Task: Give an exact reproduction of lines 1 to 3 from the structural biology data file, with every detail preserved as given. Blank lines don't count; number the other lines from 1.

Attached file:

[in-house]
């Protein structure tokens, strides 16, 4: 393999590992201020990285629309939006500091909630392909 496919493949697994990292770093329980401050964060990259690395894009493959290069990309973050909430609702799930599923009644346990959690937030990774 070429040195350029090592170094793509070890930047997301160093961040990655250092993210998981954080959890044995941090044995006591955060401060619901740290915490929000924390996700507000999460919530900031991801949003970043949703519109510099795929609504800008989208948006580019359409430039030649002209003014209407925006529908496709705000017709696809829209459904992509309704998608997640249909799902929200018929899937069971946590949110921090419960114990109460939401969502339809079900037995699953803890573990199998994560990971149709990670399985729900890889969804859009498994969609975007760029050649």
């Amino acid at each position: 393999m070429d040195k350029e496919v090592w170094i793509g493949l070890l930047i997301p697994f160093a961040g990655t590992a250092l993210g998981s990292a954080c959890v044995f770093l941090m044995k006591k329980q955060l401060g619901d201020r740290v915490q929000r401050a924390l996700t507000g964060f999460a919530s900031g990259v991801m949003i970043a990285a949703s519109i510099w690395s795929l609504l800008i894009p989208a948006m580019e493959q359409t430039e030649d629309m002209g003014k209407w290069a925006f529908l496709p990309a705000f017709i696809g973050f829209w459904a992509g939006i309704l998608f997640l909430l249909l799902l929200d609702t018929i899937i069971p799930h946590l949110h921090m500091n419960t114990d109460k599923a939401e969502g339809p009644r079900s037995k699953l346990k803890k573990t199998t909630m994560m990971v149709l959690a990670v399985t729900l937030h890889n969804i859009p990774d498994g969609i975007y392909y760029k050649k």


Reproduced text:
[in-house]
């Protein structure tokens, strides 16, 4: 393999590992201020990285629309939006500091909630392909 496919493949697994990292770093329980401050964060990259690395894009493959290069990309973050909430609702799930599923009644346990959690937030990774 070429040195350029090592170094793509070890930047997301160093961040990655250092993210998981954080959890044995941090044995006591955060401060619901740290915490929000924390996700507000999460919530900031991801949003970043949703519109510099795929609504800008989208948006580019359409430039030649002209003014209407925006529908496709705000017709696809829209459904992509309704998608997640249909799902929200018929899937069971946590949110921090419960114990109460939401969502339809079900037995699953803890573990199998994560990971149709990670399985729900890889969804859009498994969609975007760029050649």
């Amino acid at each position: 393999m070429d040195k350029e496919v090592w170094i793509g493949l070890l930047i997301p697994f160093a961040g990655t590992a250092l993210g998981s990292a954080c959890v044995f770093l941090m044995k006591k329980q955060l401060g619901d201020r740290v915490q929000r401050a924390l996700t507000g964060f999460a919530s900031g990259v991801m949003i970043a990285a949703s519109i510099w690395s795929l609504l800008i894009p989208a948006m580019e493959q359409t430039e030649d629309m002209g003014k209407w290069a925006f529908l496709p990309a705000f017709i696809g973050f829209w459904a992509g939006i309704l998608f997640l909430l249909l799902l929200d609702t018929i899937i069971p799930h946590l949110h921090m500091n419960t114990d109460k599923a939401e969502g339809p009644r079900s037995k699953l346990k803890k573990t199998t909630m994560m990971v149709l959690a990670v399985t729900l937030h890889n969804i859009p990774d498994g969609i975007y392909y760029k050649k």